by Flemming Funch
Peter Coffee has a nice article in eWeek, "Spreadsheets: 25 Years in a Cell", about how our use of certain software tools shape our behavior, and how different tools set us up for different assumptions and different fallacies and different ways of wasting our time.
Some companies have forbidden Powerpoint presentations in meetings. Because often people use a considerable amount of time at making their presentation look really impressive with graphical effects, but the time is often not very productive. It takes them 10 times as long to say the same thing, and it might just make it less clear what they're actually saying. A simple set of bulletpoints is often more clear.
And then there are spreadsheets:"There are two ways that spreadsheets, as we know them, distort our thinking and lead to bad decisions. The first distortion is the use of point values and simple arithmetic instead of probability distributions and statistical measures. So far as I know, there's no offtheshelf spreadsheet product—certainly none in common use—that provides for input of numbers as uncertain quantities, even though almost all of our decisions rest on forecasts or on speculations.
There are addon products that incorporate uncertainty into spreadsheets, and many of them are quite good. Products of this kind that I've favorably reviewed over the years include DecisionTools Pro from Palisade and Crystal Ball Professional and CB Predictor from Decisioneering. It's not too hard to appreciate the difference between products that incorporate uncertainty and those that don't: On the one hand, you've got, "We predict a $1 million profit in the first year"; on the other, "The expected Year 1 profit is $1 million, but there's a 30 percent chance of losses for the first two years." These different statements will lead to quite different discussions." We assume that because we can put some numbers in a spreadsheet that they somehow become more real and certain. And since the spreadsheet programs typically have no good way of representing the actual uncertainty, we skip over the subject. And it isn't enough that our tool allows us to represent several different alternative scenarios:"The subjects whose tools invited them to imagine alternative scenarios believed they were doing a better job—even though statistical measures of their results showed no improvement in the actual quality of the forecasts. Those subjects did, however, take longer to perform the task. Isn't that the worst nightmare of those who must justify IT's return on investment—spending extra money on a more timeconsuming product that yields absolutely no measurable improvement?" It is a bit of an embarrassing secret that many of our computerized tools simply allow us to waste more time on making it look like we know what we're talking about, covering up the fact that we really don't.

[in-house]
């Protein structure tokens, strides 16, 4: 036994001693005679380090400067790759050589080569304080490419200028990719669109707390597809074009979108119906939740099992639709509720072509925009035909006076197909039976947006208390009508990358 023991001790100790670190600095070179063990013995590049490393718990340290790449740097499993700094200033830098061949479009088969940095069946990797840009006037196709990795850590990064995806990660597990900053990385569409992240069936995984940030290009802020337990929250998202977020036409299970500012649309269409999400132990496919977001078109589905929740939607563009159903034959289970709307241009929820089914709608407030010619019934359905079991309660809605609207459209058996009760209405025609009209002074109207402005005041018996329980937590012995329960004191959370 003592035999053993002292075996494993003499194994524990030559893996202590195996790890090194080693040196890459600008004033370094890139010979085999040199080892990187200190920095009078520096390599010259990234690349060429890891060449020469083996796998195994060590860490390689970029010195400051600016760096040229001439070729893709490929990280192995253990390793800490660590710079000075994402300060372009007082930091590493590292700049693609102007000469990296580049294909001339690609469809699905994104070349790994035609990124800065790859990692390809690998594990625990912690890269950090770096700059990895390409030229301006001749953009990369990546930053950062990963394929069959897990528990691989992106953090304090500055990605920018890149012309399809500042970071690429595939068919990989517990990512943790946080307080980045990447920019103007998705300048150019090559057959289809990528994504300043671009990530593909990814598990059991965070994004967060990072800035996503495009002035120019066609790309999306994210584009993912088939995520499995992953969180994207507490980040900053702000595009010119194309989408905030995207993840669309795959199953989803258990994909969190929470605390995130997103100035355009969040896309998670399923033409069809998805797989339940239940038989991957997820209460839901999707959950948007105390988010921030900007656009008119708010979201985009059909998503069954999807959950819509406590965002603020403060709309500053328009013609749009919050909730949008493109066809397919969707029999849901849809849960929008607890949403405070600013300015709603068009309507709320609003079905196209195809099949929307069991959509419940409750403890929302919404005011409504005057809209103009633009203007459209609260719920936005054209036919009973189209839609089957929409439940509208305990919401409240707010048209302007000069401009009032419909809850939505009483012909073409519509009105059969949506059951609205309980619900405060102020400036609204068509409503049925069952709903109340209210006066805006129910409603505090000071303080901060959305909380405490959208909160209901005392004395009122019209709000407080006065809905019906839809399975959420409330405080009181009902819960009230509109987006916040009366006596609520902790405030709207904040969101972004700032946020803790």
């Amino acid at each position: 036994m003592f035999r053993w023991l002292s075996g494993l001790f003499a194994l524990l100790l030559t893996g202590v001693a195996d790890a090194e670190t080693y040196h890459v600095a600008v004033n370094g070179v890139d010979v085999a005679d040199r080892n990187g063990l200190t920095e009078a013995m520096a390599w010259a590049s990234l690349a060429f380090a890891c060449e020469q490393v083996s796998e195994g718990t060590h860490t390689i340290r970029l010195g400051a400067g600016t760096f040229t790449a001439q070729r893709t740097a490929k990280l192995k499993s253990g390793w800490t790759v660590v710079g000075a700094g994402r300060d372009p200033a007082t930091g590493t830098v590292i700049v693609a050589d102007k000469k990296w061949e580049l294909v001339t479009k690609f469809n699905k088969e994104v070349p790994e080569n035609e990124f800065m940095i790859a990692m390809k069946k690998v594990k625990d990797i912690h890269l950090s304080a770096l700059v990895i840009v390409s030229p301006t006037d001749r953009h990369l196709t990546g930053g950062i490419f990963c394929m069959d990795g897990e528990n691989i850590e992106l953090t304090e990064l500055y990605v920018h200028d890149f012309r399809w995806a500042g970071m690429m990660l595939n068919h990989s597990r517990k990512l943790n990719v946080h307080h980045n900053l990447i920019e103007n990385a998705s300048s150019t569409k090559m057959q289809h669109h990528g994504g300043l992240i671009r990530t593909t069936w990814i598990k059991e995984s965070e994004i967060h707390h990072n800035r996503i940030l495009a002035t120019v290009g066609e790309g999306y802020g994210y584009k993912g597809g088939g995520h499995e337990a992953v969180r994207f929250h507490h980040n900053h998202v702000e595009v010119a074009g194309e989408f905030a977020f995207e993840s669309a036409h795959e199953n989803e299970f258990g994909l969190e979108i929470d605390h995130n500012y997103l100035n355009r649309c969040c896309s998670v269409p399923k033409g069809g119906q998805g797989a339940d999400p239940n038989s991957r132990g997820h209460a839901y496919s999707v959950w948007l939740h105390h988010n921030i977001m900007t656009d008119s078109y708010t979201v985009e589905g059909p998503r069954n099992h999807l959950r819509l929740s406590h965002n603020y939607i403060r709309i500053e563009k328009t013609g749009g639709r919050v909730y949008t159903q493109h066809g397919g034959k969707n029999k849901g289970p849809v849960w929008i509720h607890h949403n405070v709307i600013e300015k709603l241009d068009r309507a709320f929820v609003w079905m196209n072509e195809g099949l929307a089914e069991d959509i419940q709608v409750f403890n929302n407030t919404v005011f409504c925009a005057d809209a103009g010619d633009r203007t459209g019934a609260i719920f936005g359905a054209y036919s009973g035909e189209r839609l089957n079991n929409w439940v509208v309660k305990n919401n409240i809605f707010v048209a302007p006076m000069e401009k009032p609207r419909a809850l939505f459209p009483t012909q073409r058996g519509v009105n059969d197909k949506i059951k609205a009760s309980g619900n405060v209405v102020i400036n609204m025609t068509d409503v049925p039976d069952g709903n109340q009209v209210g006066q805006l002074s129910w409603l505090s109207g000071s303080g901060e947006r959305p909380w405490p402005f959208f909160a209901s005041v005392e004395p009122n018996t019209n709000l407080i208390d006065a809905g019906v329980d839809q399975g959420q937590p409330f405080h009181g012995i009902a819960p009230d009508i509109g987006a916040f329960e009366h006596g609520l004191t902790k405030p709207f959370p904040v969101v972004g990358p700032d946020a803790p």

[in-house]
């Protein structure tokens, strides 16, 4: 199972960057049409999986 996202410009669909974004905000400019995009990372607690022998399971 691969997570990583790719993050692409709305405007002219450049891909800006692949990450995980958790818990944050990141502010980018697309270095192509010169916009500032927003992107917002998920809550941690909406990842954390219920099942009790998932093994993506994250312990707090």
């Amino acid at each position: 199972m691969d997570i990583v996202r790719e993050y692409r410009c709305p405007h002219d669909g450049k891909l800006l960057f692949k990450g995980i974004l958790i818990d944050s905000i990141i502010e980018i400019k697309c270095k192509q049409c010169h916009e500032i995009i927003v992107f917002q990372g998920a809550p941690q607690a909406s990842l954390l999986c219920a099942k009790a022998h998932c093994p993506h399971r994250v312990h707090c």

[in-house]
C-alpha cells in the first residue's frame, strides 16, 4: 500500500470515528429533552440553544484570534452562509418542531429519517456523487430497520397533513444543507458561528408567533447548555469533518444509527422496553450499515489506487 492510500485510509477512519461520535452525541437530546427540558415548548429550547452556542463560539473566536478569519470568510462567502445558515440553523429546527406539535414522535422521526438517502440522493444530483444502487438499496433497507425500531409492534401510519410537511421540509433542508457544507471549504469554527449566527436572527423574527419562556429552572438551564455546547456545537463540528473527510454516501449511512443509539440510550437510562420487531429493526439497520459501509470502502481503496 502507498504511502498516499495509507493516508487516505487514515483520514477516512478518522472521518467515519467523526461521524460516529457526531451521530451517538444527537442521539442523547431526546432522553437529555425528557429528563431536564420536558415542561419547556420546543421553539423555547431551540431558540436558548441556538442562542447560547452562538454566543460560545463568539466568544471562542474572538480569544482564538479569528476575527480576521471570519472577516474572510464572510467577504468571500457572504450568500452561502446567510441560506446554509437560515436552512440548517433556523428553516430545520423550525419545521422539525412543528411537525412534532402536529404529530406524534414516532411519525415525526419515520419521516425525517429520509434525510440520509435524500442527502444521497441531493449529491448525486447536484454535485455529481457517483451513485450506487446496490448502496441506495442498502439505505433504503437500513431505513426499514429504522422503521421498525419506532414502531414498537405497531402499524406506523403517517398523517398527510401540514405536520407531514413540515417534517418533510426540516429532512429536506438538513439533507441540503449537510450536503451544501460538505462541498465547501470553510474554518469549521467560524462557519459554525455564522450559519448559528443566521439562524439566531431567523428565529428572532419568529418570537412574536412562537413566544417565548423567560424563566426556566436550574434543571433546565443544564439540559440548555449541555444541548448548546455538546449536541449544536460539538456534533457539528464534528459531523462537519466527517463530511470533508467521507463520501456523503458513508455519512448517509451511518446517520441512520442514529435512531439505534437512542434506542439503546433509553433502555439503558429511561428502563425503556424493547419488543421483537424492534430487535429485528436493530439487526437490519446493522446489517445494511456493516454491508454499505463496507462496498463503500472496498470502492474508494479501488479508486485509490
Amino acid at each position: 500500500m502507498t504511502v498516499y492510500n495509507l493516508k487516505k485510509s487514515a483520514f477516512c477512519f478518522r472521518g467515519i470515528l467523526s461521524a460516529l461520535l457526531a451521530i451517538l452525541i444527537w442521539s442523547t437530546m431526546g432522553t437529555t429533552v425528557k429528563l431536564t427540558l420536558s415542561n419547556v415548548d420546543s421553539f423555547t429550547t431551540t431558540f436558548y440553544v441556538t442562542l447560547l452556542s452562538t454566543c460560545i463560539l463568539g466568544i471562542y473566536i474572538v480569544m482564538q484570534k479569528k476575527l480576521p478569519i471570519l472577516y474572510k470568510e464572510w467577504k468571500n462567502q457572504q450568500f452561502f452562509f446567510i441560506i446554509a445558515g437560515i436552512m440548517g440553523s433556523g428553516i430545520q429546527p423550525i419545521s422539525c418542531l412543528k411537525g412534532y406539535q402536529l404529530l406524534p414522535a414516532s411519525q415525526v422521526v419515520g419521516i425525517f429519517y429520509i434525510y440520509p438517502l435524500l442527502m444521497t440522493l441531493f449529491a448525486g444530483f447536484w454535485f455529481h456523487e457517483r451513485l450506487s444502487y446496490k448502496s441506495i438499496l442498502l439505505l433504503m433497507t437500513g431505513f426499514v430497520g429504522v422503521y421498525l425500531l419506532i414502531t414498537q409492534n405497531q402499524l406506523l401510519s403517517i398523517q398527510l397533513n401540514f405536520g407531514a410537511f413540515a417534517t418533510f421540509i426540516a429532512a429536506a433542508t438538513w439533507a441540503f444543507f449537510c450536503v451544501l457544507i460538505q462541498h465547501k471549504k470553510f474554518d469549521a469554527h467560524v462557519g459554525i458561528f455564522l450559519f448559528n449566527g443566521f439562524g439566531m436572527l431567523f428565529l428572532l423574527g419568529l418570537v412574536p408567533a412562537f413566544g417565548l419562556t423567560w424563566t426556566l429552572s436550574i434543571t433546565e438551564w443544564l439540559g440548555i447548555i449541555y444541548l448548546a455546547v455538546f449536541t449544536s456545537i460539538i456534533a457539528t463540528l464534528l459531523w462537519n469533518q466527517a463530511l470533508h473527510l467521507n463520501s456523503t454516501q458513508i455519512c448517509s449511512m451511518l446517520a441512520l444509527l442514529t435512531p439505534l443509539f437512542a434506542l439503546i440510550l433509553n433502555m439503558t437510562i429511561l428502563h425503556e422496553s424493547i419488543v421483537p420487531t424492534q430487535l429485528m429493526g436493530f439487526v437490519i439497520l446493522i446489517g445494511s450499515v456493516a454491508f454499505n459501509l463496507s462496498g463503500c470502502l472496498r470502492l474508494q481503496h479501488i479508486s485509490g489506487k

We can get better tools, of course. Tools that better represent uncertainties and that show our assumptions more clearly. That's certainly an avenue to pursue. But we also need to develop our own builtin bullshit detectors, so that we can stay more conscious of the assumptions and fallacies inherent in what we're looking at, no matter how pretty and scientific it looks.